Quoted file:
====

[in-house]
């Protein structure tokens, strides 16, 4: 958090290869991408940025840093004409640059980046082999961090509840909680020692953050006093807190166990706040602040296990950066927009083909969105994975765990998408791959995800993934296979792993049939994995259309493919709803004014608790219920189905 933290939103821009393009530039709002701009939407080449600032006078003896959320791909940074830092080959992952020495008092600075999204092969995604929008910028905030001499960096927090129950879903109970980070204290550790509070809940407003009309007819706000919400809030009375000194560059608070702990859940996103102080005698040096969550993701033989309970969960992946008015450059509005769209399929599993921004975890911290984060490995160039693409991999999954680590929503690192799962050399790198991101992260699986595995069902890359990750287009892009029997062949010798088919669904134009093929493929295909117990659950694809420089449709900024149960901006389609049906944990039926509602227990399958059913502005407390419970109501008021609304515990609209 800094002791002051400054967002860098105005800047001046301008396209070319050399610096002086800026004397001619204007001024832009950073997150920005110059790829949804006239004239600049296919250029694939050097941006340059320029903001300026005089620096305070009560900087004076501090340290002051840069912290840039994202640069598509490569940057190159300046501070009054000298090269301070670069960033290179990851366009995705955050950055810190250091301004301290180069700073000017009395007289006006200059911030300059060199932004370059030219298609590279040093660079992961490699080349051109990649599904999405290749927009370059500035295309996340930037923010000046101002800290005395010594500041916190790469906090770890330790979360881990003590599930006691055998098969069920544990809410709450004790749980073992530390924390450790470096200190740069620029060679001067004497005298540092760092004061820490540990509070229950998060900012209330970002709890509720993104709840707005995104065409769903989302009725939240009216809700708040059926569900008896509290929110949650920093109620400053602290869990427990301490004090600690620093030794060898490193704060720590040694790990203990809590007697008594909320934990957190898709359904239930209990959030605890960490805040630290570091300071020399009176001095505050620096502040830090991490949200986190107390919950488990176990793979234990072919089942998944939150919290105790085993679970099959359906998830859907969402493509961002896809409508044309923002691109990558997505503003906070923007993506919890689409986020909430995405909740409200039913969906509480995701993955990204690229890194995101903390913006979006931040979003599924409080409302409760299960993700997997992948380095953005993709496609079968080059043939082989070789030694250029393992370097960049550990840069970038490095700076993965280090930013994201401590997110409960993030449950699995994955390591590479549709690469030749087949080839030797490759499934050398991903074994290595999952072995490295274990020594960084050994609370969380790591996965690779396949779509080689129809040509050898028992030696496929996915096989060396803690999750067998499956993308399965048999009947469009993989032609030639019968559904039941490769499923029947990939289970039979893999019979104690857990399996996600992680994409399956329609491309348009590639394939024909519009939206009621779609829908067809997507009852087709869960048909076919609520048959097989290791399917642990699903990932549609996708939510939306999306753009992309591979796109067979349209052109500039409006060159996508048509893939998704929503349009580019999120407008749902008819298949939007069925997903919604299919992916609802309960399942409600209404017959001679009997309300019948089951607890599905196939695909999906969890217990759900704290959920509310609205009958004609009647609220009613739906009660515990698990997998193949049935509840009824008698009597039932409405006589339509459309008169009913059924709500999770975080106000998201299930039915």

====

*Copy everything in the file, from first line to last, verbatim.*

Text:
[in-house]
């Protein structure tokens, strides 16, 4: 958090290869991408940025840093004409640059980046082999961090509840909680020692953050006093807190166990706040602040296990950066927009083909969105994975765990998408791959995800993934296979792993049939994995259309493919709803004014608790219920189905 933290939103821009393009530039709002701009939407080449600032006078003896959320791909940074830092080959992952020495008092600075999204092969995604929008910028905030001499960096927090129950879903109970980070204290550790509070809940407003009309007819706000919400809030009375000194560059608070702990859940996103102080005698040096969550993701033989309970969960992946008015450059509005769209399929599993921004975890911290984060490995160039693409991999999954680590929503690192799962050399790198991101992260699986595995069902890359990750287009892009029997062949010798088919669904134009093929493929295909117990659950694809420089449709900024149960901006389609049906944990039926509602227990399958059913502005407390419970109501008021609304515990609209 800094002791002051400054967002860098105005800047001046301008396209070319050399610096002086800026004397001619204007001024832009950073997150920005110059790829949804006239004239600049296919250029694939050097941006340059320029903001300026005089620096305070009560900087004076501090340290002051840069912290840039994202640069598509490569940057190159300046501070009054000298090269301070670069960033290179990851366009995705955050950055810190250091301004301290180069700073000017009395007289006006200059911030300059060199932004370059030219298609590279040093660079992961490699080349051109990649599904999405290749927009370059500035295309996340930037923010000046101002800290005395010594500041916190790469906090770890330790979360881990003590599930006691055998098969069920544990809410709450004790749980073992530390924390450790470096200190740069620029060679001067004497005298540092760092004061820490540990509070229950998060900012209330970002709890509720993104709840707005995104065409769903989302009725939240009216809700708040059926569900008896509290929110949650920093109620400053602290869990427990301490004090600690620093030794060898490193704060720590040694790990203990809590007697008594909320934990957190898709359904239930209990959030605890960490805040630290570091300071020399009176001095505050620096502040830090991490949200986190107390919950488990176990793979234990072919089942998944939150919290105790085993679970099959359906998830859907969402493509961002896809409508044309923002691109990558997505503003906070923007993506919890689409986020909430995405909740409200039913969906509480995701993955990204690229890194995101903390913006979006931040979003599924409080409302409760299960993700997997992948380095953005993709496609079968080059043939082989070789030694250029393992370097960049550990840069970038490095700076993965280090930013994201401590997110409960993030449950699995994955390591590479549709690469030749087949080839030797490759499934050398991903074994290595999952072995490295274990020594960084050994609370969380790591996965690779396949779509080689129809040509050898028992030696496929996915096989060396803690999750067998499956993308399965048999009947469009993989032609030639019968559904039941490769499923029947990939289970039979893999019979104690857990399996996600992680994409399956329609491309348009590639394939024909519009939206009621779609829908067809997507009852087709869960048909076919609520048959097989290791399917642990699903990932549609996708939510939306999306753009992309591979796109067979349209052109500039409006060159996508048509893939998704929503349009580019999120407008749902008819298949939007069925997903919604299919992916609802309960399942409600209404017959001679009997309300019948089951607890599905196939695909999906969890217990759900704290959920509310609205009958004609009647609220009613739906009660515990698990997998193949049935509840009824008698009597039932409405006589339509459309008169009913059924709500999770975080106000998201299930039915």